MELBOURNE AUSTRALIA— What makes a tennis Grand Slam so unique and different from other sporting events might be its diversity across all spectrums.
In addition to the premier men's and women's singles, doubles, and mixed doubles professional events, there is also a full wheelchair tennis junior singles and doubles competition, all happening at the same time in the same venue.
Team Yonex represents a part of this beauty, which is the diversity of tennis.
In the wheelchair competition, both men's and women's players have reached the singles finals with Yonex racquets in their hands. There are also Yonex racquets-wielding players in the doubles draw.
And in juniors – where the future of tennis awaits – Yonex is also showing its power. A total of 40 players (18 boys and 22 girls) have competed across the main draws using Yonex racquets. This is the largest number of players of any racquet manufacturer, with a 31% share of total usage.
Among the players that advanced to the singles quarterfinals, four of the boys and two of the girls are Yonex players.
Absolute queen de Groot has no plans to lose
Diede de Groot (NED) appears to be poised to extend her streak of 13 consecutive Grand Slam titles at the Australian Open this year.
In the semifinals she faced Dutch compatriot Jiske Griffioen (NED), with de Groot sweeping six games in a row after dropping the very first, winning it 6-1 in less than 30 minutes.
The second set started with de Groot being broken, but she broke back the very next game. The 27-year-old’s high bouncing backhand was too much for her opponent to keep up with, producing some of her 26 winners on the day. After taking a break lead in the fifth game, she didn’t look back, winning 6-1, 6-2 to advance to her sixth career AO final (she’s won the previous 5 finals where she appeared).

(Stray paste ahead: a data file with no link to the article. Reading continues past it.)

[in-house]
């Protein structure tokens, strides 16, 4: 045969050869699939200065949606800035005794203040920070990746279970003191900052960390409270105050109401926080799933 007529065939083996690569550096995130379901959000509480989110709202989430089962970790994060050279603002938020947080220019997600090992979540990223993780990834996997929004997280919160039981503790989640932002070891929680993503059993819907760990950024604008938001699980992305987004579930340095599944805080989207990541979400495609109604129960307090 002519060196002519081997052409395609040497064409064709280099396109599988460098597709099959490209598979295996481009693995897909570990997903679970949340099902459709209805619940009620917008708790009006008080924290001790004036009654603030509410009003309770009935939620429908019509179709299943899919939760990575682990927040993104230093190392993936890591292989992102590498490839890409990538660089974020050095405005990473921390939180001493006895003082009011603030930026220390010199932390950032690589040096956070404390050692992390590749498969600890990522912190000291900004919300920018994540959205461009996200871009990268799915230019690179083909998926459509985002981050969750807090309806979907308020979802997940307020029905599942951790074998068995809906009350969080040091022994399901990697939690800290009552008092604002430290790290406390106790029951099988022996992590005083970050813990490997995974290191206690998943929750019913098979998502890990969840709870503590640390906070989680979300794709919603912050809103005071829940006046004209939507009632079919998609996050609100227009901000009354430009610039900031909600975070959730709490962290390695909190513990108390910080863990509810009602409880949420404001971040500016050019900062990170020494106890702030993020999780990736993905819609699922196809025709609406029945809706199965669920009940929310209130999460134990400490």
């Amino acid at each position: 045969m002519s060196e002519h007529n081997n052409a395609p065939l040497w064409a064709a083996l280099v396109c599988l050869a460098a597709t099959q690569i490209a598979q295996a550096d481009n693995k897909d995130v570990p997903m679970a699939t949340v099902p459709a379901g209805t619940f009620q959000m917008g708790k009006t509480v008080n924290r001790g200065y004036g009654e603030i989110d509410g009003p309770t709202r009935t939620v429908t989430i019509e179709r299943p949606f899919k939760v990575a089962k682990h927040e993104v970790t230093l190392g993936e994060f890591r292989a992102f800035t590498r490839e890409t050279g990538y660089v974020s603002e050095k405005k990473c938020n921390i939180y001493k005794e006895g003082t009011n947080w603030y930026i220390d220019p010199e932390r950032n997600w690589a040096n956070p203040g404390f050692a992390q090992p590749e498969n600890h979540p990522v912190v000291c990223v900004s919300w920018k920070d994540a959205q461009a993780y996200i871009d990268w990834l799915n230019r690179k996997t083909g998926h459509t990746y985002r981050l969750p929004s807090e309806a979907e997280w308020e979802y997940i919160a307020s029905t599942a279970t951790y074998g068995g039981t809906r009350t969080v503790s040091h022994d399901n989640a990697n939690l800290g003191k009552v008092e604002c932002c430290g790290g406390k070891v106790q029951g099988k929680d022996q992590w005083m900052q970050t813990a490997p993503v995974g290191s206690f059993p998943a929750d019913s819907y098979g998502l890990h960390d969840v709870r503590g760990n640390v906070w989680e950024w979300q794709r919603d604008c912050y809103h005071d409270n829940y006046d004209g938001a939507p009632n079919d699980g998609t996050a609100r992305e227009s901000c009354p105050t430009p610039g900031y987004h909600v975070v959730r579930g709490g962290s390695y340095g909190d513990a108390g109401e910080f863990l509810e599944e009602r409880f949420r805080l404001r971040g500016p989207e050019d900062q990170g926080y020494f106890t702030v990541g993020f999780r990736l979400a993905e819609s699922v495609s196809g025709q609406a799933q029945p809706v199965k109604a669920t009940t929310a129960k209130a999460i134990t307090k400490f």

In the final, she’ll face rival Yui Kamiji (JPN) for a 33rd time, with de Groot leading 25-7.
On the men’s side, Tokito Oda (JPN), who is considered the heir of great champion (and recently-retired) Shingo Kunieda, beat Gordon Reid (GBR) 7-6 (4), 7-5. After the match, the 17-year-old Oda admitted that the ball Reid hit was much deeper and more powerful than their previous match-ups (after Reid had fully recovered from a persistent wrist injury).
Still, the Japanese teen was able to get out of both sets at the important points.
"In the end, winning in straight sets gives me a lot of confidence," Oda said.
In the final, Oda will face world No.1 Alfie Hewett (GBR). Oda lost in the final of the Australian Open a year ago to Hewett, and he’s won their most recent three matches.
“I have a great, good [feeling against Hewett] right now. I don't feel like I'm going to lose... at all."
He's confident of victory.
Japanese rising star moves on to the final four in juniors
Those who know Kei Nishikori and Yonex fellow Yoshihito Nishioka may think that Japanese players are small in stature. However, Rei Sakamoto (JPN), a 6-foot-3 (193 cm) tall player who has been training at the IMG Academy in Florida, may change that image.
He came to Melbourne on a winning streak, having captured the junior event in nearby Traralgon just last week. His strong serve is a weapon that has been improved greatly over the off-season.
“Where has he gotten that good image of a serve? " Nick Kyrgios (AUS) wondered.
Even in the tough third round, Sakamoto dropped only one service game. After the win, he struck his signature pose of holding up his racquets as if it were a Japanese sword. “Samurai Rei” is charting his own path.